Solvent extraction is a method for separating a substance from one or more others by using a solvent. It relies on variations in the solubilities of different compounds in different substances. In most cases, the substance to be extracted, which may be a solid, a liquid or a gas, is dissolved in a liquid, along with other substances, and a liquid solvent is used for the extraction — this is sometimes called liquid-liquid extraction. The technique may also be applied to solid materials that contain compounds that need to be extracted. This method is widely used in industry, and in the laboratory for refining, isolating and purifying a variety of useful compounds.
A solvent will be chosen that does not mix with the compound in which the substance of interest is currently dissolved, so that, when left undisturbed, they will form two separate layers, as with oil and water. It is also important that the compound to be extracted should have greater solubility in the solvent that has been added, and that this should not dissolve any unwanted substances in the original mixture. Once added, the two liquids may be shaken together for a time then allowed to stand for a while, so that they separate out. The choice of solvent to be used will depend on the chemical and physical properties of all the substances in the mixture. The process may need to be carried out in several stages, using different solvents.
Types of Solvent
There are two main types. In polar solvents, the molecules have a negative electrical charge at one end and a positive charge at the other. This is because one of the atoms tends to pull negatively charged electrons towards itself, leaving the rest of the molecule with a positive charge. Oxygen tends to do this, especially when bonded to hydrogen, so many liquids with oxygen-hydrogen bonds, such as water, are polar solvents. Other examples are alcohols, such as methanol and ethanol, and acetone.
In a non-polar solvent, there is relatively little electrical polarity in the molecule. Examples are hydrocarbons, such as pentane, hexane, benzene, and toluene, which have only carbon-hydrogen bonds, where neither atom tends to pull electrons away from the other. Chloroform is another commonly used example. It is a general rule that polar solvents are good at dissolving polar and ionic compounds, but not non-polar substances, while the reverse is true for non-polar solvents. There is, however, a good deal of variation within these categories, and some solvents are more polar than others.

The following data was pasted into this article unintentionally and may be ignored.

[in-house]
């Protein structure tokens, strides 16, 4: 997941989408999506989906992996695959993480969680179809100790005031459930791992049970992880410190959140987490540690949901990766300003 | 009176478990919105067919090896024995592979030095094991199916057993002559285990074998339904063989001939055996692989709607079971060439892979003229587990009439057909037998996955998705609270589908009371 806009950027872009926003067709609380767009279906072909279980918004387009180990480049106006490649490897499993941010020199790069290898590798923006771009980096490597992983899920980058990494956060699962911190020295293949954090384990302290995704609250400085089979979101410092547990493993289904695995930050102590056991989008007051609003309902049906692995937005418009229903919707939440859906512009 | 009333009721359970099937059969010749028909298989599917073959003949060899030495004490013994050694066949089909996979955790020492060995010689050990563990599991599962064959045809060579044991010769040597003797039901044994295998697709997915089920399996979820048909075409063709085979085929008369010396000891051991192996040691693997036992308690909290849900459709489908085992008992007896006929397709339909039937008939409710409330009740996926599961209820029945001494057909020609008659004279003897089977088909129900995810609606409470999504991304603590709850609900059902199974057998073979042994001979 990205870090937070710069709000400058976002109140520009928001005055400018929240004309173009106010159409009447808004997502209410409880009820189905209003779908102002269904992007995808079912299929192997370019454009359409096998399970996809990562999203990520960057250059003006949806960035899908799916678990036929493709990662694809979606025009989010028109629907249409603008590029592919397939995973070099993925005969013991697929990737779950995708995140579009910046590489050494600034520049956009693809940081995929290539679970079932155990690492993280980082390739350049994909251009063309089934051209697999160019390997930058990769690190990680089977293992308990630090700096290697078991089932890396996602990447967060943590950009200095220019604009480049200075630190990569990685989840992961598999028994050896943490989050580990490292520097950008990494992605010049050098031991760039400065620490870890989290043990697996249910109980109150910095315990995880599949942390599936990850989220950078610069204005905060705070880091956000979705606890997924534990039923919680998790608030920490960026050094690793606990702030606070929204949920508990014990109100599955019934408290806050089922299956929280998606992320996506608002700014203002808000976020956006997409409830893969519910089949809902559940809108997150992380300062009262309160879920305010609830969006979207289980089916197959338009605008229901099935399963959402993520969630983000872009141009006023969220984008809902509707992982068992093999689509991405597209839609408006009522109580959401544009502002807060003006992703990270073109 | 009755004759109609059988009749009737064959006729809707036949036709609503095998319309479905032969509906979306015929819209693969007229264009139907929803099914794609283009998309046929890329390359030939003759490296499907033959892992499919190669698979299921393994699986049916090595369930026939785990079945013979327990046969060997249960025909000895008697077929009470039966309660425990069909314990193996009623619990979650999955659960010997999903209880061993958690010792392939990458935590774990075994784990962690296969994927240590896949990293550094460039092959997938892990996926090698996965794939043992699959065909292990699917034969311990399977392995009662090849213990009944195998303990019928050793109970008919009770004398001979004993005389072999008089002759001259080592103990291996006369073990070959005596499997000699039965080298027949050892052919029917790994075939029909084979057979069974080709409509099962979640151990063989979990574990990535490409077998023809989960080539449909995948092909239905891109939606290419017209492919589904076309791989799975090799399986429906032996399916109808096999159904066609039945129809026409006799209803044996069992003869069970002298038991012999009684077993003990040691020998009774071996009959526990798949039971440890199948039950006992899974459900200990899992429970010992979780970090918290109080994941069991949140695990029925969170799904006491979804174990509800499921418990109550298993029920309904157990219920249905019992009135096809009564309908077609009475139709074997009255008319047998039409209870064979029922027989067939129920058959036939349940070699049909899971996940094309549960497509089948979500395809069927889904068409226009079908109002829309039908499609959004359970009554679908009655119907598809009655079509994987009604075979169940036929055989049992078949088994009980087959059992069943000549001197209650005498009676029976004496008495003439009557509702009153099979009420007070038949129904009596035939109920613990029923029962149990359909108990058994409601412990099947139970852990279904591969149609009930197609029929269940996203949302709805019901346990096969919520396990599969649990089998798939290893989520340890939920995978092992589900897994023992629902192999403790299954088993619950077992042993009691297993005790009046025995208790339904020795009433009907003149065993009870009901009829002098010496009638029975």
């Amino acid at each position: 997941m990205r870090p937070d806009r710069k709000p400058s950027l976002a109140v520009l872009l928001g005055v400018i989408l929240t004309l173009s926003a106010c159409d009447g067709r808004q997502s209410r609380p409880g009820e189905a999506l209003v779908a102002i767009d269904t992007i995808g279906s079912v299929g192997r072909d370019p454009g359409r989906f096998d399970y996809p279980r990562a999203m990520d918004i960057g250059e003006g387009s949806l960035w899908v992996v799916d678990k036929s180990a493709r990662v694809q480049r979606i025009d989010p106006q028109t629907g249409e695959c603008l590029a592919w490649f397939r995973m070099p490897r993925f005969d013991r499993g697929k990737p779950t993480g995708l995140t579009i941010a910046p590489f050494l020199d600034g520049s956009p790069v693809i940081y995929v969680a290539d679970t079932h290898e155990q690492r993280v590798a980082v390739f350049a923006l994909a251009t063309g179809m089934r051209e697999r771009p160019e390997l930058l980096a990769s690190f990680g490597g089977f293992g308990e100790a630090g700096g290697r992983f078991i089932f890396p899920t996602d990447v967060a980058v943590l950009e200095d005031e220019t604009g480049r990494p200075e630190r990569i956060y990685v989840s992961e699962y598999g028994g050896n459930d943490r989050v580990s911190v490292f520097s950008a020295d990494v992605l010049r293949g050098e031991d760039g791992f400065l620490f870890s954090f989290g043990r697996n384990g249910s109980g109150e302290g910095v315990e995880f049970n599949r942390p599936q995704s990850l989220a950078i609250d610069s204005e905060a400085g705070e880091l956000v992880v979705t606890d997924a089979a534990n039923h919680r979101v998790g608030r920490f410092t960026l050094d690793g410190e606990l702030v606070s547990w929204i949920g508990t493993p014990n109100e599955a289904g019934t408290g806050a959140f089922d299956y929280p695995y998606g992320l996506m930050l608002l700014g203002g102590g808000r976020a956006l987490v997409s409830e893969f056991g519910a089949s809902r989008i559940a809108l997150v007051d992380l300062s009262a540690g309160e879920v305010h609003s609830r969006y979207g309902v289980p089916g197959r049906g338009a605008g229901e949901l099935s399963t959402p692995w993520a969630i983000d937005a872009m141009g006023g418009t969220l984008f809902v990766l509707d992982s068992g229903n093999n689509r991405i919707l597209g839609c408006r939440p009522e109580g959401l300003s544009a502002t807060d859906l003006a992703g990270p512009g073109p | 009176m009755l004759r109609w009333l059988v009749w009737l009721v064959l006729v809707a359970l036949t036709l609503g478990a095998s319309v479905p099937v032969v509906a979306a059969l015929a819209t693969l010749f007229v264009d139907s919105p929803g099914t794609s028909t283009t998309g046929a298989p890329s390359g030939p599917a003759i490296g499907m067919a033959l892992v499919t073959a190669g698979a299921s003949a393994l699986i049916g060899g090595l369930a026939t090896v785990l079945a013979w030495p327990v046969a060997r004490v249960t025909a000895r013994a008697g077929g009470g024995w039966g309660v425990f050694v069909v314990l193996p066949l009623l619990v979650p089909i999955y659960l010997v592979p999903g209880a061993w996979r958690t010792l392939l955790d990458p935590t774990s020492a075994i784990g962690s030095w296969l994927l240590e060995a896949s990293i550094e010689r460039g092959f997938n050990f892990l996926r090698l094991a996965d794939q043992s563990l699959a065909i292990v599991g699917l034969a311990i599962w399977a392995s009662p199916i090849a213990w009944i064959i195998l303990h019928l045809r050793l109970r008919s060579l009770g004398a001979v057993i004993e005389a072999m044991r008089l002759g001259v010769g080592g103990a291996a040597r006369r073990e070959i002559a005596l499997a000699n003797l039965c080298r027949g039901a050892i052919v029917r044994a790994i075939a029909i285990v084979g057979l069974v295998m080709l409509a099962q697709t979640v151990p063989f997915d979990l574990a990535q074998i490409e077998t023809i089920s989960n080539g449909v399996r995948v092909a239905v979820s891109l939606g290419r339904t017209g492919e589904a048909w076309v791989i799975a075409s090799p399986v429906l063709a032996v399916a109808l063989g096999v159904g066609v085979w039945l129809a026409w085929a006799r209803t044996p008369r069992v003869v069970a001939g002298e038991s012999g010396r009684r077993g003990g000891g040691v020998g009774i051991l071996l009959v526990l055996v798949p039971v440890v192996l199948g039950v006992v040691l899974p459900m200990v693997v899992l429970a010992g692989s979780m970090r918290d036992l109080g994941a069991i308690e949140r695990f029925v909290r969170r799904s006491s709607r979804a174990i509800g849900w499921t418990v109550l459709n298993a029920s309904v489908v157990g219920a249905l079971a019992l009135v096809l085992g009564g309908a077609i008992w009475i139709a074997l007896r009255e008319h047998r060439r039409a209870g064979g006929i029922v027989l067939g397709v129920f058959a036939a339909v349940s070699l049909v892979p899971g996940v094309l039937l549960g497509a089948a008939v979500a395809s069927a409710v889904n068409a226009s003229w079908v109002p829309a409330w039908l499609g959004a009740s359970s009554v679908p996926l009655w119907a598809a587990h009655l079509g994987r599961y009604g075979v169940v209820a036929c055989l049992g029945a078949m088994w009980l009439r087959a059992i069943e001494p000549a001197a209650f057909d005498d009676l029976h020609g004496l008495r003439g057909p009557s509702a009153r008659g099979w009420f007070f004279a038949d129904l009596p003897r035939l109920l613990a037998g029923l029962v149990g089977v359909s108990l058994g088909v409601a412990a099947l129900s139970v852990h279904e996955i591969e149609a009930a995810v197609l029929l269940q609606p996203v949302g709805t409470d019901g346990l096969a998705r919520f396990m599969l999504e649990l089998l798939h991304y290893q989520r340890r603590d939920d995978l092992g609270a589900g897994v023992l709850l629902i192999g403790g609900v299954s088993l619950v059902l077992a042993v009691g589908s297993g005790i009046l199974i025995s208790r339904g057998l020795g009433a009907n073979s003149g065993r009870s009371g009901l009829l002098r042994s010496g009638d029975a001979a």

One of the most widespread industrial uses of this technique is in the petrochemical refining industry. As petroleum products are processed, impurities remain in the raw products. Using suitable solvents, the useful material can be separated from the unwanted substances, and then further extraction can be used to separate out the different grades of hydrocarbons according to their uses, which may be as fuels, lubricants, or as raw materials for the chemical industry. Solvent extraction is also used in the refining of uranium for nuclear reactors.
This method is also employed in the production of essential oils, which are used in perfumes, aromatherapy, and as flavorings, from plant material. The technique is often preferred where distillation is not suitable. Where soil has been contaminated by pollutants, solvent extraction may be used to remove some of them as part of an environmental remediation project. This can be an effective method where the contaminants are themselves solvents. In the laboratory, the technique is much used in the analysis of samples to determine what substances are present, and in what amounts.